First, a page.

ReThink was created based on the idea that people search for solutions and reflect on the world’s issues during a crisis. ReThink does not at all mean just a reaction. It is also meant to be an appeal to redesign the world – and when it comes to colour, this is even quite feasible. There is of course a secretive point within this process which we refer to as fusion in our method. The overall product is created through communicative teamwork, and creative potential and experience are needed for this. We have simply worked on this topic for a very long time, which is why we are confident that we come to the correct conclusions. We will likely – and hopefully – never be rid of the almost mystical aspect in everything here, otherwise we could get some form of artificial intelligence to calculate it all for us instead. If we were to lose our sense for such things, I think we would be in a world that we no longer want.
Why do you tend to recommend subtle pastel and earthy tones rather than vibrant colours? Is this a result of crisis, upheaval, reappraisal or your analysis? Is the present day loud in a different way to the 1970s, for example, when plastics drew attention with bright, lurid colours?
That is an excellent example of how the context of societal and technological development leads to specific colours and colour spectra. These days we have a very different situation in society, perceive things differently and face different challenges. Accordingly, the colour tones we have selected are the results of our scouting process. Vivid colour palettes still exist in the market, of course. However, calm harmony in particular seemed to us to be trendsetting. Colour is often confused with colourfulness, and colours that do not convey artificiality have been around for a very long time. They are often more popular than the exalted colours that might be recommended for advertising or marketing. The avant garde’s current exercise in restraint is a relatively new thing. Attention is not everything, and marketing departments are noticing this. People want to see content.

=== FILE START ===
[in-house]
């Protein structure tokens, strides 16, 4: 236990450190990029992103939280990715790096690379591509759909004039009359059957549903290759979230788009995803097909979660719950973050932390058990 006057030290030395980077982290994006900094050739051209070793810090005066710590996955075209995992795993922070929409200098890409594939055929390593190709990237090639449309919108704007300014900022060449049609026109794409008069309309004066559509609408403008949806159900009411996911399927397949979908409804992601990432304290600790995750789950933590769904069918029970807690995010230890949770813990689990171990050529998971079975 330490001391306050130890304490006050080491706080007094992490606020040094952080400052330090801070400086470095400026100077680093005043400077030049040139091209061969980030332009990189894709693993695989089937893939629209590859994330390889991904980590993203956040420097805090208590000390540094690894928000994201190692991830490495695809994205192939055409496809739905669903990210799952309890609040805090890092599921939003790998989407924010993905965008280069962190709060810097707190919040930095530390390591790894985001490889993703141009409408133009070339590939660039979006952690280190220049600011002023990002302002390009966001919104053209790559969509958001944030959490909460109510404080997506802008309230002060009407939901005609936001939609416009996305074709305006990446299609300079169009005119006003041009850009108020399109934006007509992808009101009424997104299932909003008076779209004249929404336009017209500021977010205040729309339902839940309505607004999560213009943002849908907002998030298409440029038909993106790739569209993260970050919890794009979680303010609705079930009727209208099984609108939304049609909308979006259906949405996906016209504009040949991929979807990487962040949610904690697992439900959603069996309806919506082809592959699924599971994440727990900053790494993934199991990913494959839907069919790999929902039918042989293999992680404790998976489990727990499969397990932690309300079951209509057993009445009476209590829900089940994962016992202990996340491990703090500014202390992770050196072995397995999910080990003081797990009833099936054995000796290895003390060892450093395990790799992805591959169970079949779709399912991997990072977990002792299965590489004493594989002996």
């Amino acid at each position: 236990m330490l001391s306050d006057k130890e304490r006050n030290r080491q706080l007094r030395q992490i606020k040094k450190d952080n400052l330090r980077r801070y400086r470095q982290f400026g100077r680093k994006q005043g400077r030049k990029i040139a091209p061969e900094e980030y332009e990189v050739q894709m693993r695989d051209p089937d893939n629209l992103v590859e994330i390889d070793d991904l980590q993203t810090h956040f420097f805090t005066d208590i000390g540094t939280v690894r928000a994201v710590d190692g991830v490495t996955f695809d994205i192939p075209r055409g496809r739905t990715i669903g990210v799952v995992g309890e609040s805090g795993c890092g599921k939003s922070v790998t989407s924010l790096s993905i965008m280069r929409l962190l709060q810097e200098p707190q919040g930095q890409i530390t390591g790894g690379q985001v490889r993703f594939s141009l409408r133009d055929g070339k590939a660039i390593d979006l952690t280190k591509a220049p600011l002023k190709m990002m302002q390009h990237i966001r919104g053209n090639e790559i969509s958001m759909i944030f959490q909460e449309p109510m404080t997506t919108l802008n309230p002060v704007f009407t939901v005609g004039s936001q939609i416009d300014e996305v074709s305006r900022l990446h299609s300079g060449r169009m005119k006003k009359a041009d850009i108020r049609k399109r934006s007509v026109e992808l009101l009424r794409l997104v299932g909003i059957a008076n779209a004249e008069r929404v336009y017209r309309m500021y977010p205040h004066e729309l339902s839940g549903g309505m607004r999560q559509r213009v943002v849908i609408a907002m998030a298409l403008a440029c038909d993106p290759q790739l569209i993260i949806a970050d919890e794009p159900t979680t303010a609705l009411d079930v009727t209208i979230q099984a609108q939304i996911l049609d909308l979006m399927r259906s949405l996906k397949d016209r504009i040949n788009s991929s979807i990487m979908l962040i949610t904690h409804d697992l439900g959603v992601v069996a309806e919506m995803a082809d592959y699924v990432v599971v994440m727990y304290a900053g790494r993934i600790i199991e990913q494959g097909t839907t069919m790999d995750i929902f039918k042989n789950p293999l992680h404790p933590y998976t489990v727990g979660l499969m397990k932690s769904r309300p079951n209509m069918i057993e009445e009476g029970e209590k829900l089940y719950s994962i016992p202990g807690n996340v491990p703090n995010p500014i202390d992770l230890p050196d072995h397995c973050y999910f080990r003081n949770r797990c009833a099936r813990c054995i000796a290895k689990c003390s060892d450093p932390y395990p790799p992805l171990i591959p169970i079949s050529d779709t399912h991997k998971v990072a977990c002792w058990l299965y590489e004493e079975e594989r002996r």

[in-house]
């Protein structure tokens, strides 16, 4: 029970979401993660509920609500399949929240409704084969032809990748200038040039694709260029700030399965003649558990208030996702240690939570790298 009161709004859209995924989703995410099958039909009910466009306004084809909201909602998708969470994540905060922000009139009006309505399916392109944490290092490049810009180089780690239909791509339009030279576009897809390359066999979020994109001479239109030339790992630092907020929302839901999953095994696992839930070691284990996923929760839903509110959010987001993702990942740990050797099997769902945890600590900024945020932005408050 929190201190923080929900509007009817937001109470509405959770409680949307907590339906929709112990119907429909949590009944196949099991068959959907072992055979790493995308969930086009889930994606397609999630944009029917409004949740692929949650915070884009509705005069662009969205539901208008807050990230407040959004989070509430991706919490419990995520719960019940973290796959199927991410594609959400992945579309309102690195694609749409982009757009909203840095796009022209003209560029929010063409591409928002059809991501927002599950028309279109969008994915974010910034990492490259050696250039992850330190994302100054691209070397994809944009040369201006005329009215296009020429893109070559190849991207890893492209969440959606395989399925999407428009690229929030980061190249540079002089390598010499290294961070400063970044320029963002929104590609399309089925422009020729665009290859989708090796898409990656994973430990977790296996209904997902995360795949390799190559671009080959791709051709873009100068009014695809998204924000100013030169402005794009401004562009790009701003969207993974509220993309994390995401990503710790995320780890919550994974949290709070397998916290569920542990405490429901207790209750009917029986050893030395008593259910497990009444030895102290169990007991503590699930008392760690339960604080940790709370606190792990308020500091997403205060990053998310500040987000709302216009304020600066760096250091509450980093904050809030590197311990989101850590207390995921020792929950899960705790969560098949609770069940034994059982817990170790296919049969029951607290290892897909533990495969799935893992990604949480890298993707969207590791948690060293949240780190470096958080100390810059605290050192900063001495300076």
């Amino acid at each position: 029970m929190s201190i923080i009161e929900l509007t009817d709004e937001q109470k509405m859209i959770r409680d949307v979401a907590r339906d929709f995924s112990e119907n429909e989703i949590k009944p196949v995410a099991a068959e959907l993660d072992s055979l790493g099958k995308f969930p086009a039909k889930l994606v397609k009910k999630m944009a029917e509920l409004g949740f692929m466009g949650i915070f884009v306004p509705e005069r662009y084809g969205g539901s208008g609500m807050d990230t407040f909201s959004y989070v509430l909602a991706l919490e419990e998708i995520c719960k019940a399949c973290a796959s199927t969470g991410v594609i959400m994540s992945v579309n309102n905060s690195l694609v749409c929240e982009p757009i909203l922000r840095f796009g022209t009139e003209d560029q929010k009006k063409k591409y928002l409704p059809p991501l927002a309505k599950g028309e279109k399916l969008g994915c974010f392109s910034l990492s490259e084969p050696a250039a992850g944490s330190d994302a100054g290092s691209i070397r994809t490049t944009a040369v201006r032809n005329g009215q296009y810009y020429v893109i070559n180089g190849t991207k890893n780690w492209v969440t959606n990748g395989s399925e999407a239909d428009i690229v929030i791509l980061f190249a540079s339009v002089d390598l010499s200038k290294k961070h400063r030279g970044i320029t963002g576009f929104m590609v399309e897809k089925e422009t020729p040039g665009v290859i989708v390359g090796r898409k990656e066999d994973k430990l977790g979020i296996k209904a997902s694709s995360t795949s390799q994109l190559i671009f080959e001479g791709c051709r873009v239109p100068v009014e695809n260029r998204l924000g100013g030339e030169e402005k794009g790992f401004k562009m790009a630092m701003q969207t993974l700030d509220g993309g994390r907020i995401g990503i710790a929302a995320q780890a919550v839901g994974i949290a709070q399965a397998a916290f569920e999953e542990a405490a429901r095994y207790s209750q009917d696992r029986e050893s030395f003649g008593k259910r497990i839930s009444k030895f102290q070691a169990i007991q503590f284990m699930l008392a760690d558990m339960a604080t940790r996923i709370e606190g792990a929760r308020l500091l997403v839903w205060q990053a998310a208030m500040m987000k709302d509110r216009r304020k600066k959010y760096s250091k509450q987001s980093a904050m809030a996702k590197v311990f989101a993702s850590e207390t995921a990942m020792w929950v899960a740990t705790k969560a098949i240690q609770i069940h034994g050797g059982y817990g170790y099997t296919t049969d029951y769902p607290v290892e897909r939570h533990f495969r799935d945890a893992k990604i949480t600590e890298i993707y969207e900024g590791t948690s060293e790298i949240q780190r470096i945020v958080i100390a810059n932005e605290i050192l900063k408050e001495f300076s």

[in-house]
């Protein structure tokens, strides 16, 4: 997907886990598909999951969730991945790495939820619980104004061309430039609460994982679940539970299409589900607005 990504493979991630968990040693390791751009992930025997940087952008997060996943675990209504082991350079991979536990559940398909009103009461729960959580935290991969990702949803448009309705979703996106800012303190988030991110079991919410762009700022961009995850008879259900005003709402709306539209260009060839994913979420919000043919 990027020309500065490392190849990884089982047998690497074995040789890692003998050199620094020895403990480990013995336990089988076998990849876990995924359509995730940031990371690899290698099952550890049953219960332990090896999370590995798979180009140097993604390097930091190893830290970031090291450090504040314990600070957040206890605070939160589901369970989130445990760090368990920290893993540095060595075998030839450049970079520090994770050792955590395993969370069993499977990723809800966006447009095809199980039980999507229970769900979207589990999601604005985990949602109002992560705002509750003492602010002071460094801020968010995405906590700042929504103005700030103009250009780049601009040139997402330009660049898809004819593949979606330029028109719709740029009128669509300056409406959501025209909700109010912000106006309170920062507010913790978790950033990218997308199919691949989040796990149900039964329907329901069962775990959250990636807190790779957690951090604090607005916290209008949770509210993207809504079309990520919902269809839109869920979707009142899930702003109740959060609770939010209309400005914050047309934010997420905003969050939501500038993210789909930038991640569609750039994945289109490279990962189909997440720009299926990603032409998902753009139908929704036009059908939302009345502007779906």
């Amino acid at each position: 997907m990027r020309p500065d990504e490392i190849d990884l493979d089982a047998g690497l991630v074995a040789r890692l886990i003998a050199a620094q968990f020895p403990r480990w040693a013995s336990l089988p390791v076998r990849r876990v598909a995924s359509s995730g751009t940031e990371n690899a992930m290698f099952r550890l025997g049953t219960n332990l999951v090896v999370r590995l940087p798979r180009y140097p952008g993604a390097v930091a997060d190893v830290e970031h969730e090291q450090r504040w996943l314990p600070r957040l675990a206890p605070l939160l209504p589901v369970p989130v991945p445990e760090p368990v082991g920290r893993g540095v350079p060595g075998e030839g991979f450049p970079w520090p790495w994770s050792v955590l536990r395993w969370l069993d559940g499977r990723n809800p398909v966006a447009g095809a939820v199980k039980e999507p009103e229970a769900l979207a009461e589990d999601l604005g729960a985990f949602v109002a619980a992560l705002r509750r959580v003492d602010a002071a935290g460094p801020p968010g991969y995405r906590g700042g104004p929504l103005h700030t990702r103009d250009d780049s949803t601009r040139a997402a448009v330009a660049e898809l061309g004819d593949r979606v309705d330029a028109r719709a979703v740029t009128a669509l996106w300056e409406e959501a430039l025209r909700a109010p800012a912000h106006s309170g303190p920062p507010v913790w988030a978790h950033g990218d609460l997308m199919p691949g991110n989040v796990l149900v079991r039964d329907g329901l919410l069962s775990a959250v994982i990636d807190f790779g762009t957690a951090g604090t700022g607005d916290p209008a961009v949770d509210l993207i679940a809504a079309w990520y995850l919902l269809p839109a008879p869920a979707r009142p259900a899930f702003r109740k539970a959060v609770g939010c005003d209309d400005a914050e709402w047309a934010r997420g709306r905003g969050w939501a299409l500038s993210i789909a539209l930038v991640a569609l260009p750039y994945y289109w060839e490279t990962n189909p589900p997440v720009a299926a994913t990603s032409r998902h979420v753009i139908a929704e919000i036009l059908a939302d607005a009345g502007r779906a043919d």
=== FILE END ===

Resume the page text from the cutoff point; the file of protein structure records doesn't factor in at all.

That sounds very optimistic.
Our colour scheme does not compensate for what we inflict on nature; all of us know what we are doing to it. It should be seen as a call to design and develop with awareness.
However, with megatrends such as digital transformation and artificial intelligence, you are confronting rather abstract worlds that are now strongly in the foreground. How does this tension present itself in the discussion about trending colours?
We speak a lot about society in order to understand what colour design means in the first place. Choosing colours is easy in comparison. In doing so, you can also send a message and convey an attitude, and that is something that has to be learned. Currently it is the combination of natural tones with extremely strong accents, a combination that also reveals the ambivalence and ambiguity of our time. In this instance, the nature we fear losing as well as the technology that offers enormous opportunities. How are we to choose? Can we integrate both into our actions? Are we forced to pause? Or are we at the beginning of a new renaissance?
What would be needed for such a renaissance?